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Andreessen Horowitz would like everyone to stop talking about AI's copyright issues, please

Marc Andreessen, left, and his longtime business partner, Ben Horowitz.
Marc Andreessen, left, and his longtime business partner, Ben Horowitz.AP Photo/Paul Sakuma
  • The famed VC firm is fighting alongside Big Tech against potential copyright rules on AI.

  • a16z sees any requirement to pay for copyrighted AI training data as detrimental to its investments.

  • Using copyrighted data for free is the basis of "enormous investment" in AI, the VC firm said.

Andreessen Horowitz is warning that billions of dollars in AI investments could be worth a lot less if companies developing the technology are forced to pay for the copyrighted data that makes it work.

The VC firm said AI investments are so huge that any new rules around the content used to train models "will significantly disrupt" the investment community's plans and expectations around the technology, according to comments submitted to the US Copyright Office.

"The bottom line is this," the firm, known as a16z, wrote. "Imposing the cost of actual or potential copyright liability on the creators of AI models will either kill or significantly hamper their development."

The USCO is considering new rules on AI that specifically address the tech industry's free use of owned and copyrighted content to train large language models.

A16z argued that the "only practical way" LLMs can be trained is via huge amounts of copyrighted content and data, including, "something approaching the entire corpus of the written word" and "an enormous cross-section of all of the publicly available information ever published on the internet."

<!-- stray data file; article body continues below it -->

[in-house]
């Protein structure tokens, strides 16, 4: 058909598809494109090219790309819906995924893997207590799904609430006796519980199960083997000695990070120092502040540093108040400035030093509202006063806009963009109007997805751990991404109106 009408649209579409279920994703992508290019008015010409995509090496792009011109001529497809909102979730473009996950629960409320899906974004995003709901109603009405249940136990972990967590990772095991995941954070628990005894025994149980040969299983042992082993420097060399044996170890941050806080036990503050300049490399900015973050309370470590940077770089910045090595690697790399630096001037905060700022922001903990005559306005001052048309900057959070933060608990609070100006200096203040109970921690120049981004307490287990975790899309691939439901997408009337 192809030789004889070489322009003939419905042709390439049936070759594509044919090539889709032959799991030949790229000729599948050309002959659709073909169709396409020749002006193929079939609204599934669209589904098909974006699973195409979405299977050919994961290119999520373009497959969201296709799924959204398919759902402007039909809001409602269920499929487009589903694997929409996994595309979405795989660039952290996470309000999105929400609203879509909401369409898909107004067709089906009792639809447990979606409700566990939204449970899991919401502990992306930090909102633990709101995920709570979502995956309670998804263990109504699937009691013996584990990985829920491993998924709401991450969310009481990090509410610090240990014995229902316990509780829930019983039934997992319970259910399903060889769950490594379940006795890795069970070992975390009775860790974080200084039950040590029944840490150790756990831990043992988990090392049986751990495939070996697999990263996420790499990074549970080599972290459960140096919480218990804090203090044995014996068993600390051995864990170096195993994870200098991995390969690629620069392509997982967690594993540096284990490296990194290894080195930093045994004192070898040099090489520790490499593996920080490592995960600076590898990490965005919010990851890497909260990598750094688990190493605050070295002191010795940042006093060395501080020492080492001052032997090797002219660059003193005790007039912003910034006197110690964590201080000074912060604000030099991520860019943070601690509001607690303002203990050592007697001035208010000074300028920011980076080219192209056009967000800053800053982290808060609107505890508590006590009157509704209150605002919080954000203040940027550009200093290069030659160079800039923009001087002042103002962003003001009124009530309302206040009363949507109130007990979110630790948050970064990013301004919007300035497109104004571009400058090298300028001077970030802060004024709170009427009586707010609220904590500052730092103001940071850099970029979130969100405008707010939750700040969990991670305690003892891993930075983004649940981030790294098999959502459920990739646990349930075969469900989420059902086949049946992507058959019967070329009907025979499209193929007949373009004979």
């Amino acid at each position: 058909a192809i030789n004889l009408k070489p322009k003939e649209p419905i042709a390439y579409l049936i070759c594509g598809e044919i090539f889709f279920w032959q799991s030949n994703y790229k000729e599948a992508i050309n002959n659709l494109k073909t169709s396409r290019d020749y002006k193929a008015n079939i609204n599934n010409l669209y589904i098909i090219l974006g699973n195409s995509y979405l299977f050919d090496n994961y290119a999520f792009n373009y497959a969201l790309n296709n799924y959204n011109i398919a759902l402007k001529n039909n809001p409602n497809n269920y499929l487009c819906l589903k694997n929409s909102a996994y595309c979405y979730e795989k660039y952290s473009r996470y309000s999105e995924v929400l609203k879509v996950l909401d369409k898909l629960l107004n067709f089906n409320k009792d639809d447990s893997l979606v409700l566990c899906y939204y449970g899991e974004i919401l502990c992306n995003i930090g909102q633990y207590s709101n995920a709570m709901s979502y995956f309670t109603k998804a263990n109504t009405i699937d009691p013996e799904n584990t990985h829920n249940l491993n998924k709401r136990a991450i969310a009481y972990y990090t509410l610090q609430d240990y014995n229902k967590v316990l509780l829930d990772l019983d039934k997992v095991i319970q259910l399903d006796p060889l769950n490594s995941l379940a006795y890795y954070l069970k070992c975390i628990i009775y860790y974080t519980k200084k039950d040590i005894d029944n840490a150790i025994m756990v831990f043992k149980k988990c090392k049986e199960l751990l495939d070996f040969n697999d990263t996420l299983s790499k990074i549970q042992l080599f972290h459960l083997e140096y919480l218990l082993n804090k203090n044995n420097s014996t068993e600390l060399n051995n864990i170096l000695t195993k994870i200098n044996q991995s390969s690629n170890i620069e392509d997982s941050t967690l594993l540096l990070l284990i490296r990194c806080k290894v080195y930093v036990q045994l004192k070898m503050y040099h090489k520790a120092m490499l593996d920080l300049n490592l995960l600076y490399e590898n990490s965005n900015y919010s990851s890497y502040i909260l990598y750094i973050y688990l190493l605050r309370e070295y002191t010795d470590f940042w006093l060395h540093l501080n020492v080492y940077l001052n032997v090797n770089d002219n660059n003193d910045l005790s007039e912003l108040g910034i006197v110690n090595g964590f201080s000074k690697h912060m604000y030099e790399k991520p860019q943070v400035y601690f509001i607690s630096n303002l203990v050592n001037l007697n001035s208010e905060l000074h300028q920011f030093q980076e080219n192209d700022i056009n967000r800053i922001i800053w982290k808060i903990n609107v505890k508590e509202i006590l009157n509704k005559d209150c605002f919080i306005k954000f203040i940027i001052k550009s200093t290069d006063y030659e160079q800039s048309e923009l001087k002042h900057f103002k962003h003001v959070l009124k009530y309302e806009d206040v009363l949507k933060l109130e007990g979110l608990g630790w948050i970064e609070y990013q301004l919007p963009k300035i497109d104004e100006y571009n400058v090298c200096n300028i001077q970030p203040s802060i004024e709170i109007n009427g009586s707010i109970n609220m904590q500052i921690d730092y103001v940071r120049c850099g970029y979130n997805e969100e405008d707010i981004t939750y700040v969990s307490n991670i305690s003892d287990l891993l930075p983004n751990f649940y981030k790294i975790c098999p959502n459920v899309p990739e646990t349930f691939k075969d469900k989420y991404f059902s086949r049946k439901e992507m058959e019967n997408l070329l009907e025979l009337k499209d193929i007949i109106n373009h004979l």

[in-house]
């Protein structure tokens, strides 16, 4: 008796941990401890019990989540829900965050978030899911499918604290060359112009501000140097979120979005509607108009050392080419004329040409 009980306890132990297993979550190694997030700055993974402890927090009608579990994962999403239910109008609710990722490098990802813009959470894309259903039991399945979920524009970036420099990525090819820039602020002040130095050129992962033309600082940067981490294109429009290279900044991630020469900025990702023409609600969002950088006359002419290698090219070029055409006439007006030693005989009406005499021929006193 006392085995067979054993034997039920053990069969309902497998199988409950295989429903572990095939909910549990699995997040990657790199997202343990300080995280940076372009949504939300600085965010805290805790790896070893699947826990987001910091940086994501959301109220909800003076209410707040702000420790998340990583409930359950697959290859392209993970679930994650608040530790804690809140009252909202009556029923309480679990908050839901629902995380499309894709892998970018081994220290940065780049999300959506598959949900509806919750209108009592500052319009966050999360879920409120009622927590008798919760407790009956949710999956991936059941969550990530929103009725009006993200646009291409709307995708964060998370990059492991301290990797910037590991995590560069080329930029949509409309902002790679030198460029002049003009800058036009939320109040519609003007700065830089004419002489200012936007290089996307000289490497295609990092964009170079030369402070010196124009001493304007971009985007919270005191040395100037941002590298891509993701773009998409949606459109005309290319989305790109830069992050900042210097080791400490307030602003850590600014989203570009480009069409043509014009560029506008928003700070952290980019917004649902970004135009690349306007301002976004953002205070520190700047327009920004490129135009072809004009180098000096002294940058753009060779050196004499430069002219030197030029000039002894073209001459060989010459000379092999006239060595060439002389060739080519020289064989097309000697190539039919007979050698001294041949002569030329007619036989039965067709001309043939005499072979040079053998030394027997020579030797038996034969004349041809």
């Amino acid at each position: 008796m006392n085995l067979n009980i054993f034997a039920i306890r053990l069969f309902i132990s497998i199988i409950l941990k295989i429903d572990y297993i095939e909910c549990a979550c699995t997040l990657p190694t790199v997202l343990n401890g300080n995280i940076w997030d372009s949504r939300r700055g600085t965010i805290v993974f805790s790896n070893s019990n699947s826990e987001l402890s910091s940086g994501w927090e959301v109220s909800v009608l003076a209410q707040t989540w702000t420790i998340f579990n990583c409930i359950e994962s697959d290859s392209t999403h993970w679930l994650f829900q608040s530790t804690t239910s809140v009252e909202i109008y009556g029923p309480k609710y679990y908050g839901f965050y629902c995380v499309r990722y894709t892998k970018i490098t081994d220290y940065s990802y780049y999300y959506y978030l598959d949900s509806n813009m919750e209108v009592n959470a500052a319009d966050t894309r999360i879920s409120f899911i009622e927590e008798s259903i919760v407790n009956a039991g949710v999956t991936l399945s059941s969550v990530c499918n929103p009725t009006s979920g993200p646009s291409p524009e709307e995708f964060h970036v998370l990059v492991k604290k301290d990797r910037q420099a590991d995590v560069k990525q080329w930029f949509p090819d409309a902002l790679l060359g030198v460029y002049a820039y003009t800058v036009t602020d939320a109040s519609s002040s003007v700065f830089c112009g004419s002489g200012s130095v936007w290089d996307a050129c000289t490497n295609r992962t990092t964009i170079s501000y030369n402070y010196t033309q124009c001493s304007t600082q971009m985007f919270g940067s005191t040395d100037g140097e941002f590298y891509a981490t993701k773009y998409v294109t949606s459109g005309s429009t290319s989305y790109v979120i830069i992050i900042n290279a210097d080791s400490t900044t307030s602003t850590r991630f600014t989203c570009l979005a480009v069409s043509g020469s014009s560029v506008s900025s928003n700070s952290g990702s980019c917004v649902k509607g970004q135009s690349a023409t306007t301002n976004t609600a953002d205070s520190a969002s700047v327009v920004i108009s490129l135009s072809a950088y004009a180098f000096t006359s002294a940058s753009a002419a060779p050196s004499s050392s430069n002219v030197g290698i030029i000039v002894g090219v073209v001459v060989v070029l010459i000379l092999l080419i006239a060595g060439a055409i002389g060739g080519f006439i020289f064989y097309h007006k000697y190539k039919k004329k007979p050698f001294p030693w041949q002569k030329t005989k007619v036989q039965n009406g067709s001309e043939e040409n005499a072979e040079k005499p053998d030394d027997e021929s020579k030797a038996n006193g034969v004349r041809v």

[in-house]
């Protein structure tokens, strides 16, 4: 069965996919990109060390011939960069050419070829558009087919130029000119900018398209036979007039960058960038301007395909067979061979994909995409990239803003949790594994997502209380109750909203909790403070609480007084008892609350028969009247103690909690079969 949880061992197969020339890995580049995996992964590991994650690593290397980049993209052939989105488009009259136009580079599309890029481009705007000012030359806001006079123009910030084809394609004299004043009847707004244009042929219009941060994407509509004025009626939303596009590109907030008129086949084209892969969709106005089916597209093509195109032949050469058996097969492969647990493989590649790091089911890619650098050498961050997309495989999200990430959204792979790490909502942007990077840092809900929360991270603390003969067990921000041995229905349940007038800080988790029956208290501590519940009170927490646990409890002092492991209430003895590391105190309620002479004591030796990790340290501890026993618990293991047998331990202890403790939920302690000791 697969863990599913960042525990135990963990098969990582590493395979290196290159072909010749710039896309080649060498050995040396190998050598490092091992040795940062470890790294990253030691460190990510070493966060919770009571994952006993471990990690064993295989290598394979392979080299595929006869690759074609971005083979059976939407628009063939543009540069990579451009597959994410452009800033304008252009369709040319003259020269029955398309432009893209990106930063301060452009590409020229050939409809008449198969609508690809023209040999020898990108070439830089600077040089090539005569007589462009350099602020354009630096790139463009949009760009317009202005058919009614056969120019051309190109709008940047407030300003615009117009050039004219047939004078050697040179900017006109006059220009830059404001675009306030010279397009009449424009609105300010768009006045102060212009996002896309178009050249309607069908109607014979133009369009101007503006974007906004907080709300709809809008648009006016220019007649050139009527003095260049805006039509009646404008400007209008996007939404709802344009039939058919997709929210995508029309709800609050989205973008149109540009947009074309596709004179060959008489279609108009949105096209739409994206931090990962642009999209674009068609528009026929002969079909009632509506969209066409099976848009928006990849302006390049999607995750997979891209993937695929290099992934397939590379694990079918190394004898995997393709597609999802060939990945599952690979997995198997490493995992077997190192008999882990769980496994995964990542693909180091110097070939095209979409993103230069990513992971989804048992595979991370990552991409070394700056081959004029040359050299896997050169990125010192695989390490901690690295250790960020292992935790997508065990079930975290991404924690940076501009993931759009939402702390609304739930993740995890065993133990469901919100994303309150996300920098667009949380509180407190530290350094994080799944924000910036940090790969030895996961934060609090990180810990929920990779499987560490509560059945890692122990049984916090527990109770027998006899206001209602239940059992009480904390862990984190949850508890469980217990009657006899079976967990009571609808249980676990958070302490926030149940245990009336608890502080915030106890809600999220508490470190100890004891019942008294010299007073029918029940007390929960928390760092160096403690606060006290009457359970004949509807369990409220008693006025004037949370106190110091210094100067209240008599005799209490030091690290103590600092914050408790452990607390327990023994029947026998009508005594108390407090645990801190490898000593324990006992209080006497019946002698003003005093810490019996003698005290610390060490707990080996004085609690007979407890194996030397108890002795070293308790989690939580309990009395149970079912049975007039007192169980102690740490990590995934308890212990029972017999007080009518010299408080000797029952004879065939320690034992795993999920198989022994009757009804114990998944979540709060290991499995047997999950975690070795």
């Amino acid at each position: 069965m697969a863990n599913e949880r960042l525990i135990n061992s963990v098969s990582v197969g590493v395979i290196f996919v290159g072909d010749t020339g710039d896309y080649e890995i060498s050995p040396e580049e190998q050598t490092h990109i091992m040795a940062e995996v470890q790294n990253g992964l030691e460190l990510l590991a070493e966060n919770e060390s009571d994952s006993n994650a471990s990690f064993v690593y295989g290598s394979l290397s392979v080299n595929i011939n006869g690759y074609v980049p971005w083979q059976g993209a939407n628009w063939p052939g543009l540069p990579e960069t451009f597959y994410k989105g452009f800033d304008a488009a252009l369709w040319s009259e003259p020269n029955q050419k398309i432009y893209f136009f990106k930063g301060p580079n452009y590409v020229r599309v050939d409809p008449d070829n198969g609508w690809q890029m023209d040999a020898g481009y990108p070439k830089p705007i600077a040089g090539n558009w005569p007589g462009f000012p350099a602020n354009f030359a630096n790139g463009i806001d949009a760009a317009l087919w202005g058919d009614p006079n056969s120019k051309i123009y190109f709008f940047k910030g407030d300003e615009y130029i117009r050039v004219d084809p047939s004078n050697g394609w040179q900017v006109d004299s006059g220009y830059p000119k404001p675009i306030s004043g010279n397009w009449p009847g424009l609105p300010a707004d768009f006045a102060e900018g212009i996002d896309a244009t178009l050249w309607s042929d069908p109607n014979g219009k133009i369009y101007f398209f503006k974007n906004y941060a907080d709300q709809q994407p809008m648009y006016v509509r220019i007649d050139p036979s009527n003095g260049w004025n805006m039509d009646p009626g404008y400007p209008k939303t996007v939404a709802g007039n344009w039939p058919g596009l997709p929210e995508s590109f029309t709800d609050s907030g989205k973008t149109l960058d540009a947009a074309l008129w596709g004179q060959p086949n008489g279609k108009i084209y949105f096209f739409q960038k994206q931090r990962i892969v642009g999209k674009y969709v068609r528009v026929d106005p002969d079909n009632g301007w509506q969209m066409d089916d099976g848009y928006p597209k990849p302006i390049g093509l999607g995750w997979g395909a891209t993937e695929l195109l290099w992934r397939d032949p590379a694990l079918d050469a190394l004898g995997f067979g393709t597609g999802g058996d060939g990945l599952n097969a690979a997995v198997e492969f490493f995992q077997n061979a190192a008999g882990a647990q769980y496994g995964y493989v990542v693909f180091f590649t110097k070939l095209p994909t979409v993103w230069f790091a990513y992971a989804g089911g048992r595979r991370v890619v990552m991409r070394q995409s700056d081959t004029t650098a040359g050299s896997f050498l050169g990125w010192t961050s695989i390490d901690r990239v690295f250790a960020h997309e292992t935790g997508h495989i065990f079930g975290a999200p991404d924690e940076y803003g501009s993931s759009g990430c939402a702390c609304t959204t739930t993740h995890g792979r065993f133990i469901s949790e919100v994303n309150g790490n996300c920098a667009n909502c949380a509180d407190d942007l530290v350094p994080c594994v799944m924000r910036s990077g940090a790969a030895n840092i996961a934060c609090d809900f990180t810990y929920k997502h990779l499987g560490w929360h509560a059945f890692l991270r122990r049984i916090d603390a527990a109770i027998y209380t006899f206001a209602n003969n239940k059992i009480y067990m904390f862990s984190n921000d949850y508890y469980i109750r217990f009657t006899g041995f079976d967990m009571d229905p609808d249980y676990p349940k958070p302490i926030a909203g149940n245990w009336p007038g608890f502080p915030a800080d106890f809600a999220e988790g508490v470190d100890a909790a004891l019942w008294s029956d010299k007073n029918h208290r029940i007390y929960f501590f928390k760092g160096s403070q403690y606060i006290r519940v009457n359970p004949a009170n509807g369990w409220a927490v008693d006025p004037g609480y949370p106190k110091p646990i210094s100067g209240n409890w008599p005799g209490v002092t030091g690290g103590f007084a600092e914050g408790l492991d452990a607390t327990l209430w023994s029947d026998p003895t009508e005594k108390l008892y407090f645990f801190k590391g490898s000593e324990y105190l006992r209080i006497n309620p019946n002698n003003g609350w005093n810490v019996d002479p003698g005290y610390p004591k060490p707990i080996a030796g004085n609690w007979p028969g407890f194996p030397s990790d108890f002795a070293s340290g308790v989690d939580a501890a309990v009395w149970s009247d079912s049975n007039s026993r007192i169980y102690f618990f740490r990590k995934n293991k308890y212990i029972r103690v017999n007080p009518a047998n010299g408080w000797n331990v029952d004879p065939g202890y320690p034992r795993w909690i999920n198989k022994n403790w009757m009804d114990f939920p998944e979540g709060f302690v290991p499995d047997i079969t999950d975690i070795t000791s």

The VC firm has invested in scores of AI companies and startups based on its "expectation" that all this copyrighted content was and will remain available as training data through "fair use," with no payment required.

National security

"Those expectations have been a critical factor in the enormous investment of private capital into US-based AI companies," a16z said. "Undermining those expectations will jeopardize future investment, along with U.S. economic competitiveness and national security."

The firm praised the current US copyright system for striking the right balance between "protection expression" and supporting "non-exploitive" uses of copyrighted material.

"By the same token, the best way to lose the United States' current leadership in the burgeoning AI industry—along with economic competitiveness and national security benefits that leadership brings—is by rushing to pass legislation that undermines the long-standing and principled approach to copyright law that has made this country both a creative and technological leader," it wrote.

Instead of spending time on making new laws that would explicitly address AI, the VC firm said the USCO should "embrace it wholeheartedly."

"We cannot afford to be outpaced in areas like cybersecurity, intelligence operations, and modern warfare, all of which are being transformed by this frontier technology," a16z added.

Techno-warning

Marc Andreessen, co-founder of the firm, is no stranger to dramatic pronouncements. In a lengthy "techno-optimist" manifesto published last month, the billionaire said any slow down in AI development is effectively "murder," because of the technology's potential medical benefits.

The core issue for a16z, however, is not national supremacy or security, but money, according to its comments to the USCO, which were made public recently.

The firm said payment for all of the copyrighted material already used in LLMs would cost the companies that built them "tens or hundreds of billions of dollars a year in royalty payments."

It also noted that the largest tech companies "might be able to afford to license copyrighted training data."

Most of the companies that a16z backs are smaller startups without such huge budgets.

"Smaller, more agile startups will be shut out of the development race entirely," a16z wrote.

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